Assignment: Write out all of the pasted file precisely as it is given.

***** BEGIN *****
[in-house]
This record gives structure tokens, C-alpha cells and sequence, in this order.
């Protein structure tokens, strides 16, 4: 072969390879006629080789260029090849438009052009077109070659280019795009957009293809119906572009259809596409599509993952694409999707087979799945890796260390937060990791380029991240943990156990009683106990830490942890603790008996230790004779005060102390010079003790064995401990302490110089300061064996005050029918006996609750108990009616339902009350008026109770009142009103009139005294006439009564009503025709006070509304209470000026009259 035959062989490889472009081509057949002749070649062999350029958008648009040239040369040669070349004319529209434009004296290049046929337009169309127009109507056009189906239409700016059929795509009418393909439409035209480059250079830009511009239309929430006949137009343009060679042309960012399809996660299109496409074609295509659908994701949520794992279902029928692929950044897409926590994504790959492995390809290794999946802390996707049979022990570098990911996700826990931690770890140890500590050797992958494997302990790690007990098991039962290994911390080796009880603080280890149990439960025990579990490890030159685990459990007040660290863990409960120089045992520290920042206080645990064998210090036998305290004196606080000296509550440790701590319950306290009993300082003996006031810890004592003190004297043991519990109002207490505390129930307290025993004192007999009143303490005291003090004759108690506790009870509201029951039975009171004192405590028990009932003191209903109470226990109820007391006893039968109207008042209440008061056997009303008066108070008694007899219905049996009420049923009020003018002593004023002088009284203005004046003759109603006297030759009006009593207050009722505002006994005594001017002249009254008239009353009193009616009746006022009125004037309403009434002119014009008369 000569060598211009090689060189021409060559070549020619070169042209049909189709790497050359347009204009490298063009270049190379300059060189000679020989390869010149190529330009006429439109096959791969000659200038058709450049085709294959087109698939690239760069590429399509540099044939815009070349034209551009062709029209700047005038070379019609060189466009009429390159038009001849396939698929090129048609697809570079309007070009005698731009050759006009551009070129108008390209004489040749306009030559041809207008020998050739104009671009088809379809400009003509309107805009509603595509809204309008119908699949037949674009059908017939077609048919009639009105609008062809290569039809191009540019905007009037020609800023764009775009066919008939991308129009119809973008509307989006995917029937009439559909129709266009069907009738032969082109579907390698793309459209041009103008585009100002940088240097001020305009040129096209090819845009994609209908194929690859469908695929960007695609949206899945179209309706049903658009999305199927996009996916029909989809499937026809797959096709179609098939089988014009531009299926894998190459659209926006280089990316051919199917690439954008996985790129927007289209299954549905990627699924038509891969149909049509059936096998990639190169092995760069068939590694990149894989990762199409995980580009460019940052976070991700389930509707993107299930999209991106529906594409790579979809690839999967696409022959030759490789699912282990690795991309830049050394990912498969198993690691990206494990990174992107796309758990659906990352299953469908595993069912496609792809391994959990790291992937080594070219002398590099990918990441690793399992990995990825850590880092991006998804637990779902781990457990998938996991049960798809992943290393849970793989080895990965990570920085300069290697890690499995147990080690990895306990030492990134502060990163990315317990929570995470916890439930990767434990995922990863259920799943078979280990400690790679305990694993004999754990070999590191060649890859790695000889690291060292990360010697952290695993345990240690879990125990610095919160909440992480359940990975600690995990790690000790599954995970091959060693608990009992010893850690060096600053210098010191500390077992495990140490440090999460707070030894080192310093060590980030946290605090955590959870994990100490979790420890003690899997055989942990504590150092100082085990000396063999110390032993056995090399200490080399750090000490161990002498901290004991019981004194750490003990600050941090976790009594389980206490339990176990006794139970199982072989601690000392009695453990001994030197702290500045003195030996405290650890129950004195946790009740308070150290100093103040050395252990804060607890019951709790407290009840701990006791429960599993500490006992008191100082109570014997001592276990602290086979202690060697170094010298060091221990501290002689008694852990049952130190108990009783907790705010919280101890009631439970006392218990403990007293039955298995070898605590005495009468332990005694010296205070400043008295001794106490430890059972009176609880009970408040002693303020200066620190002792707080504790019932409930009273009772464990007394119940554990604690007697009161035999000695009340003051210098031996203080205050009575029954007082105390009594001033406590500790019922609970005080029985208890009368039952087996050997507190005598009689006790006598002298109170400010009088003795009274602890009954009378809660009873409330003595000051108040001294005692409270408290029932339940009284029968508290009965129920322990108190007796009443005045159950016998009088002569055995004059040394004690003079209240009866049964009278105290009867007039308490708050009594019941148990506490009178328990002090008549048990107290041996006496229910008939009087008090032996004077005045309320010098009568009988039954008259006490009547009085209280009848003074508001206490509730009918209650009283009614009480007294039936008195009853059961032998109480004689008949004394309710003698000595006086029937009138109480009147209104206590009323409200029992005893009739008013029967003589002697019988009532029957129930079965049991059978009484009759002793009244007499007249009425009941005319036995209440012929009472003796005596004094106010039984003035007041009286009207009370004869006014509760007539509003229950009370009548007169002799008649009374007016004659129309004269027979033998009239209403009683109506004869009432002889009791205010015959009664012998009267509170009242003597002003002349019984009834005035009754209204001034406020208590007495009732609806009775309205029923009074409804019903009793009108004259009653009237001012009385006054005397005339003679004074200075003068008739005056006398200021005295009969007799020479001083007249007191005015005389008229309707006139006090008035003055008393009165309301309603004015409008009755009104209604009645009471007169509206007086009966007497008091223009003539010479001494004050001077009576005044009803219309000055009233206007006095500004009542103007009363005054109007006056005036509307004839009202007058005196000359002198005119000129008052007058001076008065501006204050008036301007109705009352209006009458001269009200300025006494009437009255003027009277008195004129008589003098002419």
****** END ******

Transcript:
[in-house]
This record gives structure tokens, C-alpha cells and sequence, in this order.
């Protein structure tokens, strides 16, 4: 072969390879006629080789260029090849438009052009077109070659280019795009957009293809119906572009259809596409599509993952694409999707087979799945890796260390937060990791380029991240943990156990009683106990830490942890603790008996230790004779005060102390010079003790064995401990302490110089300061064996005050029918006996609750108990009616339902009350008026109770009142009103009139005294006439009564009503025709006070509304209470000026009259 035959062989490889472009081509057949002749070649062999350029958008648009040239040369040669070349004319529209434009004296290049046929337009169309127009109507056009189906239409700016059929795509009418393909439409035209480059250079830009511009239309929430006949137009343009060679042309960012399809996660299109496409074609295509659908994701949520794992279902029928692929950044897409926590994504790959492995390809290794999946802390996707049979022990570098990911996700826990931690770890140890500590050797992958494997302990790690007990098991039962290994911390080796009880603080280890149990439960025990579990490890030159685990459990007040660290863990409960120089045992520290920042206080645990064998210090036998305290004196606080000296509550440790701590319950306290009993300082003996006031810890004592003190004297043991519990109002207490505390129930307290025993004192007999009143303490005291003090004759108690506790009870509201029951039975009171004192405590028990009932003191209903109470226990109820007391006893039968109207008042209440008061056997009303008066108070008694007899219905049996009420049923009020003018002593004023002088009284203005004046003759109603006297030759009006009593207050009722505002006994005594001017002249009254008239009353009193009616009746006022009125004037309403009434002119014009008369 000569060598211009090689060189021409060559070549020619070169042209049909189709790497050359347009204009490298063009270049190379300059060189000679020989390869010149190529330009006429439109096959791969000659200038058709450049085709294959087109698939690239760069590429399509540099044939815009070349034209551009062709029209700047005038070379019609060189466009009429390159038009001849396939698929090129048609697809570079309007070009005698731009050759006009551009070129108008390209004489040749306009030559041809207008020998050739104009671009088809379809400009003509309107805009509603595509809204309008119908699949037949674009059908017939077609048919009639009105609008062809290569039809191009540019905007009037020609800023764009775009066919008939991308129009119809973008509307989006995917029937009439559909129709266009069907009738032969082109579907390698793309459209041009103008585009100002940088240097001020305009040129096209090819845009994609209908194929690859469908695929960007695609949206899945179209309706049903658009999305199927996009996916029909989809499937026809797959096709179609098939089988014009531009299926894998190459659209926006280089990316051919199917690439954008996985790129927007289209299954549905990627699924038509891969149909049509059936096998990639190169092995760069068939590694990149894989990762199409995980580009460019940052976070991700389930509707993107299930999209991106529906594409790579979809690839999967696409022959030759490789699912282990690795991309830049050394990912498969198993690691990206494990990174992107796309758990659906990352299953469908595993069912496609792809391994959990790291992937080594070219002398590099990918990441690793399992990995990825850590880092991006998804637990779902781990457990998938996991049960798809992943290393849970793989080895990965990570920085300069290697890690499995147990080690990895306990030492990134502060990163990315317990929570995470916890439930990767434990995922990863259920799943078979280990400690790679305990694993004999754990070999590191060649890859790695000889690291060292990360010697952290695993345990240690879990125990610095919160909440992480359940990975600690995990790690000790599954995970091959060693608990009992010893850690060096600053210098010191500390077992495990140490440090999460707070030894080192310093060590980030946290605090955590959870994990100490979790420890003690899997055989942990504590150092100082085990000396063999110390032993056995090399200490080399750090000490161990002498901290004991019981004194750490003990600050941090976790009594389980206490339990176990006794139970199982072989601690000392009695453990001994030197702290500045003195030996405290650890129950004195946790009740308070150290100093103040050395252990804060607890019951709790407290009840701990006791429960599993500490006992008191100082109570014997001592276990602290086979202690060697170094010298060091221990501290002689008694852990049952130190108990009783907790705010919280101890009631439970006392218990403990007293039955298995070898605590005495009468332990005694010296205070400043008295001794106490430890059972009176609880009970408040002693303020200066620190002792707080504790019932409930009273009772464990007394119940554990604690007697009161035999000695009340003051210098031996203080205050009575029954007082105390009594001033406590500790019922609970005080029985208890009368039952087996050997507190005598009689006790006598002298109170400010009088003795009274602890009954009378809660009873409330003595000051108040001294005692409270408290029932339940009284029968508290009965129920322990108190007796009443005045159950016998009088002569055995004059040394004690003079209240009866049964009278105290009867007039308490708050009594019941148990506490009178328990002090008549048990107290041996006496229910008939009087008090032996004077005045309320010098009568009988039954008259006490009547009085209280009848003074508001206490509730009918209650009283009614009480007294039936008195009853059961032998109480004689008949004394309710003698000595006086029937009138109480009147209104206590009323409200029992005893009739008013029967003589002697019988009532029957129930079965049991059978009484009759002793009244007499007249009425009941005319036995209440012929009472003796005596004094106010039984003035007041009286009207009370004869006014509760007539509003229950009370009548007169002799008649009374007016004659129309004269027979033998009239209403009683109506004869009432002889009791205010015959009664012998009267509170009242003597002003002349019984009834005035009754209204001034406020208590007495009732609806009775309205029923009074409804019903009793009108004259009653009237001012009385006054005397005339003679004074200075003068008739005056006398200021005295009969007799020479001083007249007191005015005389008229309707006139006090008035003055008393009165309301309603004015409008009755009104209604009645009471007169509206007086009966007497008091223009003539010479001494004050001077009576005044009803219309000055009233206007006095500004009542103007009363005054109007006056005036509307004839009202007058005196000359002198005119000129008052007058001076008065501006204050008036301007109705009352209006009458001269009200300025006494009437009255003027009277008195004129008589003098002419």